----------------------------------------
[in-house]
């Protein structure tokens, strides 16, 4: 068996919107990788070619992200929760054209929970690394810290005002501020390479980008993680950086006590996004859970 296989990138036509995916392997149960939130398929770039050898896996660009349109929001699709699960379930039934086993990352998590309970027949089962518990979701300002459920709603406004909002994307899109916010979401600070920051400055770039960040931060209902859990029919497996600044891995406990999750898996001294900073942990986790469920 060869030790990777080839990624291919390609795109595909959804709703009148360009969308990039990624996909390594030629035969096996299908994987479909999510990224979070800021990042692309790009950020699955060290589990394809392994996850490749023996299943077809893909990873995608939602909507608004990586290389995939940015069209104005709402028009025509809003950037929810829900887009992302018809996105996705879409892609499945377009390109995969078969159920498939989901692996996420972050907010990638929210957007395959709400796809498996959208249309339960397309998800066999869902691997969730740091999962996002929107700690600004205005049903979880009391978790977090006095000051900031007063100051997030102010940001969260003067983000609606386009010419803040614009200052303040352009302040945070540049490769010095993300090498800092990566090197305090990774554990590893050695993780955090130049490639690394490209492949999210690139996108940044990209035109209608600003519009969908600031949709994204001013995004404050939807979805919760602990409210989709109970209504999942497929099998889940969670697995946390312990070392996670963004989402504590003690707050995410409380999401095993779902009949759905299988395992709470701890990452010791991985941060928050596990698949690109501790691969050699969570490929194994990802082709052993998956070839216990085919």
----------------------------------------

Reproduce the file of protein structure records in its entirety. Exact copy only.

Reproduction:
[in-house]
């Protein structure tokens, strides 16, 4: 068996919107990788070619992200929760054209929970690394810290005002501020390479980008993680950086006590996004859970 296989990138036509995916392997149960939130398929770039050898896996660009349109929001699709699960379930039934086993990352998590309970027949089962518990979701300002459920709603406004909002994307899109916010979401600070920051400055770039960040931060209902859990029919497996600044891995406990999750898996001294900073942990986790469920 060869030790990777080839990624291919390609795109595909959804709703009148360009969308990039990624996909390594030629035969096996299908994987479909999510990224979070800021990042692309790009950020699955060290589990394809392994996850490749023996299943077809893909990873995608939602909507608004990586290389995939940015069209104005709402028009025509809003950037929810829900887009992302018809996105996705879409892609499945377009390109995969078969159920498939989901692996996420972050907010990638929210957007395959709400796809498996959208249309339960397309998800066999869902691997969730740091999962996002929107700690600004205005049903979880009391978790977090006095000051900031007063100051997030102010940001969260003067983000609606386009010419803040614009200052303040352009302040945070540049490769010095993300090498800092990566090197305090990774554990590893050695993780955090130049490639690394490209492949999210690139996108940044990209035109209608600003519009969908600031949709994204001013995004404050939807979805919760602990409210989709109970209504999942497929099998889940969670697995946390312990070392996670963004989402504590003690707050995410409380999401095993779902009949759905299988395992709470701890990452010791991985941060928050596990698949690109501790691969050699969570490929194994990802082709052993998956070839216990085919």